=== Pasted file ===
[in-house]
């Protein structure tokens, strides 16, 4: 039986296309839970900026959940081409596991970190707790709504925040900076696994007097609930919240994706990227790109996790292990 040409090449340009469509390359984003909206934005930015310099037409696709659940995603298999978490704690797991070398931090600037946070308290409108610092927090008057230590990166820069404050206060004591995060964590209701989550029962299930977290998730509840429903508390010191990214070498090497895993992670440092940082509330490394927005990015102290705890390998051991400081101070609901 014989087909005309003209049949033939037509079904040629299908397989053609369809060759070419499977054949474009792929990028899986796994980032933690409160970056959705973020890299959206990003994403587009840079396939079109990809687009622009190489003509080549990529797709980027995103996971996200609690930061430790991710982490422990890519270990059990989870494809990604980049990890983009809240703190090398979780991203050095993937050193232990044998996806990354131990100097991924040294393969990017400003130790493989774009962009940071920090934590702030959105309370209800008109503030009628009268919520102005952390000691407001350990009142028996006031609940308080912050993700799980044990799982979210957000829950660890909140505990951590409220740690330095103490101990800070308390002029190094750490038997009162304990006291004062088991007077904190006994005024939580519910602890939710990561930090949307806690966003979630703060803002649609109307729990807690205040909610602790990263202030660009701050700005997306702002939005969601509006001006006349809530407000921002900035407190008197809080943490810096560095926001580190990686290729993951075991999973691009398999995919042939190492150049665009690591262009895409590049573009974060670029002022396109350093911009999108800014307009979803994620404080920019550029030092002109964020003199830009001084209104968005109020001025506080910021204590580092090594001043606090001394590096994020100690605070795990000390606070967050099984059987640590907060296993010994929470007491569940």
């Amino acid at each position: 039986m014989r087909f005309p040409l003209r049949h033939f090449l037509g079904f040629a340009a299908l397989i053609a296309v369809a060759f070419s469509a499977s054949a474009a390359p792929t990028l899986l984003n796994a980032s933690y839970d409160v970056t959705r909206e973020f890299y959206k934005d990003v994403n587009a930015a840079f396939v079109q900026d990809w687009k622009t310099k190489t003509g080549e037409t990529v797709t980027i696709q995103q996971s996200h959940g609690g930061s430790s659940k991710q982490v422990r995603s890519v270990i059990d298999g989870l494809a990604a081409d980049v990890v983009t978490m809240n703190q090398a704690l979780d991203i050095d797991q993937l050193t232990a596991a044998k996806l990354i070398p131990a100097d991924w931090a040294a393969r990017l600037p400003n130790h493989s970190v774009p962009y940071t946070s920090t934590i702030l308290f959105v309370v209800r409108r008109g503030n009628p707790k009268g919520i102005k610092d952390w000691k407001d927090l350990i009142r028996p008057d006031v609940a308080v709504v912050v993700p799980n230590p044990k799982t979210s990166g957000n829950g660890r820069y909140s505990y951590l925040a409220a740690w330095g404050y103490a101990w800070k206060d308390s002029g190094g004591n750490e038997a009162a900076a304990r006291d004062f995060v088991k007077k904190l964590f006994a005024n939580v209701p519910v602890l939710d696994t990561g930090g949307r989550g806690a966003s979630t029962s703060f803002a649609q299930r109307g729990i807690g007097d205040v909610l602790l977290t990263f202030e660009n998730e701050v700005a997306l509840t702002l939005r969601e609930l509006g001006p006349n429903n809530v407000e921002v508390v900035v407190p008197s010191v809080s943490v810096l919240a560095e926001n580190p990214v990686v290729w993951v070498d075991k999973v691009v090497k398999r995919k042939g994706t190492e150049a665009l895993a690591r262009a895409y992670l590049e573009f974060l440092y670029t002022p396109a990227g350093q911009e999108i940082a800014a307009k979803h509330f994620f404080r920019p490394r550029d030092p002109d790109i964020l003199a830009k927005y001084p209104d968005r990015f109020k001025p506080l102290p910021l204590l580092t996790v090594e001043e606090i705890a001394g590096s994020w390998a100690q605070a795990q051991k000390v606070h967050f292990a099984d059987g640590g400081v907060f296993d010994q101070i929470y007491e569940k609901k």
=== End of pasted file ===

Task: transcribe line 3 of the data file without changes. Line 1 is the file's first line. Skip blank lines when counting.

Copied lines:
């Amino acid at each position: 039986m014989r087909f005309p040409l003209r049949h033939f090449l037509g079904f040629a340009a299908l397989i053609a296309v369809a060759f070419s469509a499977s054949a474009a390359p792929t990028l899986l984003n796994a980032s933690y839970d409160v970056t959705r909206e973020f890299y959206k934005d990003v994403n587009a930015a840079f396939v079109q900026d990809w687009k622009t310099k190489t003509g080549e037409t990529v797709t980027i696709q995103q996971s996200h959940g609690g930061s430790s659940k991710q982490v422990r995603s890519v270990i059990d298999g989870l494809a990604a081409d980049v990890v983009t978490m809240n703190q090398a704690l979780d991203i050095d797991q993937l050193t232990a596991a044998k996806l990354i070398p131990a100097d991924w931090a040294a393969r990017l600037p400003n130790h493989s970190v774009p962009y940071t946070s920090t934590i702030l308290f959105v309370v209800r409108r008109g503030n009628p707790k009268g919520i102005k610092d952390w000691k407001d927090l350990i009142r028996p008057d006031v609940a308080v709504v912050v993700p799980n230590p044990k799982t979210s990166g957000n829950g660890r820069y909140s505990y951590l925040a409220a740690w330095g404050y103490a101990w800070k206060d308390s002029g190094g004591n750490e038997a009162a900076a304990r006291d004062f995060v088991k007077k904190l964590f006994a005024n939580v209701p519910v602890l939710d696994t990561g930090g949307r989550g806690a966003s979630t029962s703060f803002a649609q299930r109307g729990i807690g007097d205040v909610l602790l977290t990263f202030e660009n998730e701050v700005a997306l509840t702002l939005r969601e609930l509006g001006p006349n429903n809530v407000e921002v508390v900035v407190p008197s010191v809080s943490v810096l919240a560095e926001n580190p990214v990686v290729w993951v070498d075991k999973v691009v090497k398999r995919k042939g994706t190492e150049a665009l895993a690591r262009a895409y992670l590049e573009f974060l440092y670029t002022p396109a990227g350093q911009e999108i940082a800014a307009k979803h509330f994620f404080r920019p490394r550029d030092p002109d790109i964020l003199a830009k927005y001084p209104d968005r990015f109020k001025p506080l102290p910021l204590l580092t996790v090594e001043e606090i705890a001394g590096s994020w390998a100690q605070a795990q051991k000390v606070h967050f292990a099984d059987g640590g400081v907060f296993d010994q101070i929470y007491e569940k609901k």